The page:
This article is mainly notes I have taken for CSCB09/CSC209 at UofT.

File Expansion

This is like a lite version of Regex.

Program Structure

Scripts usually start with #!/bin/bash or #!/bin/sh.

Basically, #! followed by your script interpreter, not the same on every machine. This will tell the machine how to execute the script.

It is followed by shell commands, anything you can do with the interactive version of it, you can put it into the file.

Note: You must mark the file as executable, use chmod.

Run the program by typing ./ The file does not have to end in .sh.


To assign a variable, use the following syntax

VAR=value # No space before/after =

To get a value, use the following syntax


You don’t need to declare type, if you try to access a variable that is not assigned, it will just give you an empty string.

For example:

[email protected]:~$ FOO=test
[email protected]:~$ echo $FOO
[email protected]:~$ echo $bar

[email protected]:~$

Built-in Variables

Use printenv to see a list of variables that is built-in to your system.

One of the very useful one is $PATH. I won’t go to details here, since you should know how to use $PATH.


Variables defined in script are lost when it ends.

Subshell does not have access to parent shell’s variables.

To let subshell access parent shell’s variables, you have to export it.

$ export FOO="test"
$ ./ # now have access to $FOO

To maintain variables after running a script, you have to source it.

$ source
$ # parent shell now have access to variables within


Quotes are essential to shell programming. There are three types of quotes:

' Single Quote

Everything within a single quote are literal, for example, if you type echo '$FOO', it will literally output $FOO.

" Double Quote

Double quote will expand variables within it, for example the following script:

echo "FOO's value is $FOO"

It will expand $FOO and output FOO's value is test.

` Backtick

Backtick will create a new shell process, run the command within it, and store the output value.

For example the following script:

FOO=`ls -a | grep *.c`
echo "FOO's value is $FOO"

It should output all .c files within the current directory.

Note: Since backtick will create a new shell process, avoid it if you can.

Reading From STDIN

To read from STDIN, we use read command.

Consider the following script

echo "Please enter two words:"
read FOO BAR
echo "$FOO, $BAR"

When you run it and enter hello world, you should get the following output

[email protected]:~$ ./
Please enter two words:
hello world
hello, world

If you enter hi my name is jun, you will get the following output

[email protected]:~$ ./
Please enter two words:
hi my name is jun
hi, my name is jun

Commandline Arguments

All commandline arguments are placed in positional paramaters.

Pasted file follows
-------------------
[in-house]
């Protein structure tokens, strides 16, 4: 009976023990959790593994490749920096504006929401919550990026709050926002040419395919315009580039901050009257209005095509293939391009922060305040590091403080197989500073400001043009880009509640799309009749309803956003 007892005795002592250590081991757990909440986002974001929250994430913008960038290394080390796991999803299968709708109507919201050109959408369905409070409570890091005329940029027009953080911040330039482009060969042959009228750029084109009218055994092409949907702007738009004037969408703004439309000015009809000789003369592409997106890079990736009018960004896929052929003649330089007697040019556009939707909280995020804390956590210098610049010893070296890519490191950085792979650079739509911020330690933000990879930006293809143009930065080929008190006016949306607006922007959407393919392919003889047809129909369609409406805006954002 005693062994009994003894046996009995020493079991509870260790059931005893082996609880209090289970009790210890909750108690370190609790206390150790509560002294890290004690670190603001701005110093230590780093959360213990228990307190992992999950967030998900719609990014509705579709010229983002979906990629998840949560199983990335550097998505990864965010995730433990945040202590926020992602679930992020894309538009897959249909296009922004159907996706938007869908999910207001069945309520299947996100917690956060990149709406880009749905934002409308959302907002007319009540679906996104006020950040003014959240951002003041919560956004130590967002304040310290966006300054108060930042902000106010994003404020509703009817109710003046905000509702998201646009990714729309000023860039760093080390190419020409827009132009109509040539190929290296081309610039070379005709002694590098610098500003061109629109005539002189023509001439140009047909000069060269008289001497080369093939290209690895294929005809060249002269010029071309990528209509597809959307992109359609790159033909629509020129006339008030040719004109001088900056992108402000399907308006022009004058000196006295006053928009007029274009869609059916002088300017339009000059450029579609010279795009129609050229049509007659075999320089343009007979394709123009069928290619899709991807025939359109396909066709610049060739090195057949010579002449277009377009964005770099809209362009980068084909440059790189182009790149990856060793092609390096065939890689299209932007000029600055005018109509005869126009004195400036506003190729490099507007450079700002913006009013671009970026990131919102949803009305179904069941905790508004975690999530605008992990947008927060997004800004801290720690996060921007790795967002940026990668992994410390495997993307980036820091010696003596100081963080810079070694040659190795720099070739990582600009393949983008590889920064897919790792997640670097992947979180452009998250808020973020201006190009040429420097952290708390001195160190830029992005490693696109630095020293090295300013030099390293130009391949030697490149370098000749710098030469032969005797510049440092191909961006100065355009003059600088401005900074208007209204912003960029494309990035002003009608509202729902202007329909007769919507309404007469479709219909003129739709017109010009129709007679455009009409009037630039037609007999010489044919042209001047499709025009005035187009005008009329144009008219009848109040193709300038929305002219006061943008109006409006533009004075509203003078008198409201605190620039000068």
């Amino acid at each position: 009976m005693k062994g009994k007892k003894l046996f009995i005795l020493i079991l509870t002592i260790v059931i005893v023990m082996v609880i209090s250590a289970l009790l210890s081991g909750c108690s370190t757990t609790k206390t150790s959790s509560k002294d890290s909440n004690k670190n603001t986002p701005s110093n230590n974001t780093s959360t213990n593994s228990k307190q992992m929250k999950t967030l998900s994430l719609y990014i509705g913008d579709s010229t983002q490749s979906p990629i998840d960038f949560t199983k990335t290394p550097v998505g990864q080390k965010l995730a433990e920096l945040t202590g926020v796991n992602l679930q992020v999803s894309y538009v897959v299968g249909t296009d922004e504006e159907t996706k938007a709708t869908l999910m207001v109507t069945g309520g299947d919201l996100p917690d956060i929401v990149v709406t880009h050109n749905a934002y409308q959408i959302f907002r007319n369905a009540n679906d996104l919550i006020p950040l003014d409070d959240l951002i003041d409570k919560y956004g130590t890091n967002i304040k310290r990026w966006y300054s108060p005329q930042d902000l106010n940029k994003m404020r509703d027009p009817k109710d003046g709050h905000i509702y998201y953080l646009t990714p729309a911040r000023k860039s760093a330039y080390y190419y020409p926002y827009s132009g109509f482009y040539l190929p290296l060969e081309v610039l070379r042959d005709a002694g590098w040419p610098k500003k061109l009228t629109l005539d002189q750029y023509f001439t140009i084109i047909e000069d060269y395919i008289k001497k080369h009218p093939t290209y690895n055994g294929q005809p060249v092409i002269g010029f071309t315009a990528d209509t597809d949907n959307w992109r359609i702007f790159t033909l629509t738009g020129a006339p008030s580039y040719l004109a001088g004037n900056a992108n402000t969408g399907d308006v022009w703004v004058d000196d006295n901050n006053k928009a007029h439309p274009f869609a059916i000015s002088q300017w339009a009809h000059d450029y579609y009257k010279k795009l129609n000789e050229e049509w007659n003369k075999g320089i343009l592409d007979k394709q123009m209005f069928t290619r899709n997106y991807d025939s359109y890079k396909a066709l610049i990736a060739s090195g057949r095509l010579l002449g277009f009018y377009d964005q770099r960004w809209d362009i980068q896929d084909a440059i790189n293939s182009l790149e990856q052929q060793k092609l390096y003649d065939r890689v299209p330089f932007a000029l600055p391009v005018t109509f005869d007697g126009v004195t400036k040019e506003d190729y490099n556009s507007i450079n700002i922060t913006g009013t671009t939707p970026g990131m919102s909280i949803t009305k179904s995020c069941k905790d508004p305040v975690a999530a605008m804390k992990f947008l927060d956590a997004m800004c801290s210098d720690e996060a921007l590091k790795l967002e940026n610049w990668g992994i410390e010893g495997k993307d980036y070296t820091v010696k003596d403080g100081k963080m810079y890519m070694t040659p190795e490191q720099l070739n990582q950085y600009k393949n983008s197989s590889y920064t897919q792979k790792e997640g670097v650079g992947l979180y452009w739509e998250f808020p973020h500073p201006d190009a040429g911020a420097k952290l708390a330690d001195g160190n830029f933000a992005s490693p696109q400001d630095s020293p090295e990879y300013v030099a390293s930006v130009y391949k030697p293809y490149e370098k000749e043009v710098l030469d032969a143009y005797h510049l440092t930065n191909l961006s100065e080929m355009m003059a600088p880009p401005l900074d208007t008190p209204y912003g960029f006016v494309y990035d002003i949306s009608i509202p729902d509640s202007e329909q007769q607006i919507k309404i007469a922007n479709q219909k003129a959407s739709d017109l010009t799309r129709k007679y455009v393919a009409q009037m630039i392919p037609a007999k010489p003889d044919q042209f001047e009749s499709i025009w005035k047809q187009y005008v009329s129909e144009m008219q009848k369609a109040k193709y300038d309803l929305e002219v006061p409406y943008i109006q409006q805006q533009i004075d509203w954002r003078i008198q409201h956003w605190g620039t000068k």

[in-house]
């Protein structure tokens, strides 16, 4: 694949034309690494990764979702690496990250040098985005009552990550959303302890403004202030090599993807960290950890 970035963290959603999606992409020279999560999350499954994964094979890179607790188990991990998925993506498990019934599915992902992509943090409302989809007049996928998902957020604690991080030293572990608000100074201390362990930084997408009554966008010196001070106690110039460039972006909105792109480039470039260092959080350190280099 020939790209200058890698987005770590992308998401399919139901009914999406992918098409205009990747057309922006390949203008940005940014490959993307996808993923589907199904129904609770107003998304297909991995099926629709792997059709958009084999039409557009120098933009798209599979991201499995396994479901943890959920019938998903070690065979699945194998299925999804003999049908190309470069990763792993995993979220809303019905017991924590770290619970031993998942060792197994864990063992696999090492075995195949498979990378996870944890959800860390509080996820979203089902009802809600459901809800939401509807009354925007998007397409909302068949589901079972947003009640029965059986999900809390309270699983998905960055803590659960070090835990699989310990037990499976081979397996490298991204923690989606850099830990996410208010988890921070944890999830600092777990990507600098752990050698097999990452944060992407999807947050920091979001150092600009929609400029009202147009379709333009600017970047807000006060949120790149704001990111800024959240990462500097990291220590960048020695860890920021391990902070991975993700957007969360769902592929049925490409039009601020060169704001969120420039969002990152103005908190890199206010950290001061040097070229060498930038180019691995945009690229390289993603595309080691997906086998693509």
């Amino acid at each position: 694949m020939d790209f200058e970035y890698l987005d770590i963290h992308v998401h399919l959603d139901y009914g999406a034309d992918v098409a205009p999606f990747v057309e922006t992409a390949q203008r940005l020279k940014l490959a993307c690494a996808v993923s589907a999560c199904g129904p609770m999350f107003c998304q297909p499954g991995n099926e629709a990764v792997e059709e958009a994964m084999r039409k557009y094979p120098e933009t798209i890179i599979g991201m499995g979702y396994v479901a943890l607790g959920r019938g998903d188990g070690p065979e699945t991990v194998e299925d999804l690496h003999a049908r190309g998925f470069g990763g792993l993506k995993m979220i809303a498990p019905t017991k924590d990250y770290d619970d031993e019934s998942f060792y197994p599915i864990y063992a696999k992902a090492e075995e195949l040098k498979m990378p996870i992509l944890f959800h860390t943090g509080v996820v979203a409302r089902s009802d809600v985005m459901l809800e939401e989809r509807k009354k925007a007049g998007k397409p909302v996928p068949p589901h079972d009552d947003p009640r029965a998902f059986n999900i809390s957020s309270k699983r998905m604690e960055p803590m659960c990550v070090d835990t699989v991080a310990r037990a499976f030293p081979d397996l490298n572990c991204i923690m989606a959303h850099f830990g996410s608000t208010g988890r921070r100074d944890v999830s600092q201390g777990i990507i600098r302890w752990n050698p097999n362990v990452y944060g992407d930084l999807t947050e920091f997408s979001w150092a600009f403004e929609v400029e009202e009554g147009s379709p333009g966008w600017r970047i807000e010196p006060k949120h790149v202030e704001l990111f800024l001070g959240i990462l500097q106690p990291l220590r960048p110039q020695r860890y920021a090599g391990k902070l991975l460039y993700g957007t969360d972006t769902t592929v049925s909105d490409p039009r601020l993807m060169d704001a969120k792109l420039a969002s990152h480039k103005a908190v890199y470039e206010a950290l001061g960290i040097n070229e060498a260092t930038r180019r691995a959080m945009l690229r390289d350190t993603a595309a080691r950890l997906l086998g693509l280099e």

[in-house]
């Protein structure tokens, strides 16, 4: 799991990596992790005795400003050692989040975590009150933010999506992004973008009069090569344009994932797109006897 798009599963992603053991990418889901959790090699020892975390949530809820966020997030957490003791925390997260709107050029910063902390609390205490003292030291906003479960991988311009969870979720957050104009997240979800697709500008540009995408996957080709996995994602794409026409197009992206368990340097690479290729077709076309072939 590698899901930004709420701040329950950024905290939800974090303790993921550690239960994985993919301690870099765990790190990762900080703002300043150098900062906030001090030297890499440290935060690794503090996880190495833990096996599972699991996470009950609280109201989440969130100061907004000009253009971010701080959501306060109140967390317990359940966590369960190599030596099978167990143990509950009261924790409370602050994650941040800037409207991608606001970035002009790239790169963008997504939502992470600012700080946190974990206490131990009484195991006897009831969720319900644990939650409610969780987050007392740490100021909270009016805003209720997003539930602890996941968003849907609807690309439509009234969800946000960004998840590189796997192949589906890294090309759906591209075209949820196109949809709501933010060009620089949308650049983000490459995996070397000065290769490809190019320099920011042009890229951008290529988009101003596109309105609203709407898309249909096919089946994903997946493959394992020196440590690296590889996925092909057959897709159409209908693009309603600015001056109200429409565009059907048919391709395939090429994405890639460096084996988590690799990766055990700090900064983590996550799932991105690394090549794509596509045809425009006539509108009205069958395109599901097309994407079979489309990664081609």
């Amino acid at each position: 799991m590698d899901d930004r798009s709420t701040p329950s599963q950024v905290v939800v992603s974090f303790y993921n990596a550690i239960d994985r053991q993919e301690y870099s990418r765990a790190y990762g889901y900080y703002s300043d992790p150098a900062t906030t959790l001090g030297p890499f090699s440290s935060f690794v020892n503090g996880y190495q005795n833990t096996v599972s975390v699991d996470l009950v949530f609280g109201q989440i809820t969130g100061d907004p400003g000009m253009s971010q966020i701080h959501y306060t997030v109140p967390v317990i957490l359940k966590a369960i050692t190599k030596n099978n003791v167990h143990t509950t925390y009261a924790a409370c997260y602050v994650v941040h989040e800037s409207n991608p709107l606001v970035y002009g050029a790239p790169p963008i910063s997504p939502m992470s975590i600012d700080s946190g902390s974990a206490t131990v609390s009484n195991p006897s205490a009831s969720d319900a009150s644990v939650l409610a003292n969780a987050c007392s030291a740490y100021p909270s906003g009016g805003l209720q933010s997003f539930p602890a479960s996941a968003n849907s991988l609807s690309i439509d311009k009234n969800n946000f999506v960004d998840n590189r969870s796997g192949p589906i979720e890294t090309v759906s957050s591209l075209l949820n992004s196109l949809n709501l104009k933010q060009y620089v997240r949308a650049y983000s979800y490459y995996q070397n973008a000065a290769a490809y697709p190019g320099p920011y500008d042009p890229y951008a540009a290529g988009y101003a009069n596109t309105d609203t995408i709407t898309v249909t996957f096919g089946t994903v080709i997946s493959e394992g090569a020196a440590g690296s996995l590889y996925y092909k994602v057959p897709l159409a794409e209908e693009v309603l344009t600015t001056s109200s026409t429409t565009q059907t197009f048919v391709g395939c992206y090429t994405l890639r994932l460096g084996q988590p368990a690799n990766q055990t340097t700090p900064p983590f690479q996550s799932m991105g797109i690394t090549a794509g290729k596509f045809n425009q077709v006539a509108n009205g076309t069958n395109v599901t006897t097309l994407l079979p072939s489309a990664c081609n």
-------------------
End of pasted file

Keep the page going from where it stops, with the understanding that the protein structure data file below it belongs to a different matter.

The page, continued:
Basically it just means, $1 is the first argument, $2 is the second, and so on.

After $9, use curly brackets to wrap the number ${10} sh only allows 9 positional arguments, bash allows more.

Consider the following script

echo "The script is called: $0"
echo "First argument is: $1"
echo "Second argument is: $2"
echo "We have $# arguments in total"
echo "All arguments [email protected]"

Running it with ./ hello world my name is jun will have the following output

The script is called: ./
First argument is: hello
Second argument is: world
We have 6 arguments in total
All arguments hello world my name is jun


There is only one “array” within bourne shell, which is the positional parameters.

Use the set command to assign parameters to positional parameters.

For example:

set hello world

Will set $1 to hello, and $2 to world.

The previous arguments will be lost!

It is very useful to get command outputs, for example set `date`

Shifting Arguments

shift command will shift all positional arguments to the left.

For example

set hello world

It will result in hello being lost, and world become $1. It is useful to loop through all arguments.

If Statement

In bash, if statement will proceed only if the command returns 0, otherwise it will run else.

Return value of a command is not the output of the command.

UNIX returns 0 if a command runs successfully, other numbers for failure.

You can check the last process’ return value with $?.

For example, the following scripts

if ls
    echo Exit code is $?
    echo Failure, exit code is $?

It will print Exit code is 0 if ls runs successfully.

Test Command

test is a command you can use to test stuff, it will return 0 if true, 1 if false.

For example you can do this:

if test $FOO = $BAR
    echo Strings are identical
    echo Strings are different

Short form of test is []

if [ $FOO = $BAR ]
    echo Strings are identical
    echo Strings are different

There are many things you can test on, following is some of them


expr is used to do integer arithmetics. It can also be used for strings, but we usually don’t do that.

For example

x=`expr $x + 1`
# If you want to do multiplication, you have to escape
x=`expr $x \* 5`

While Loop

While loop will keep running as long as the command returns 0.

The basic structure is

while command
    more commands

You can use while to read from a file, line by line


while read line
    echo $line
done < $file

For Loop

For loop will loop though all provided values

for i in 1 2 "test" $FOO
    echo $i

One example for for loop would be to rename all files within a directory to filename.txt.

for i in `ls`
    mv $i $i.txt

You can also use for loop to loop through all positional arguments

for word in $*
    echo $word


You can also create your own functions like this

func() {
    echo $arg1 $arg2
    return 1
func hello world

Arguements are passed as positional parameters. There is no variable scope, you can access variables inside or outside of the subroutine.

Return value is in $?, since subroutine is just a command.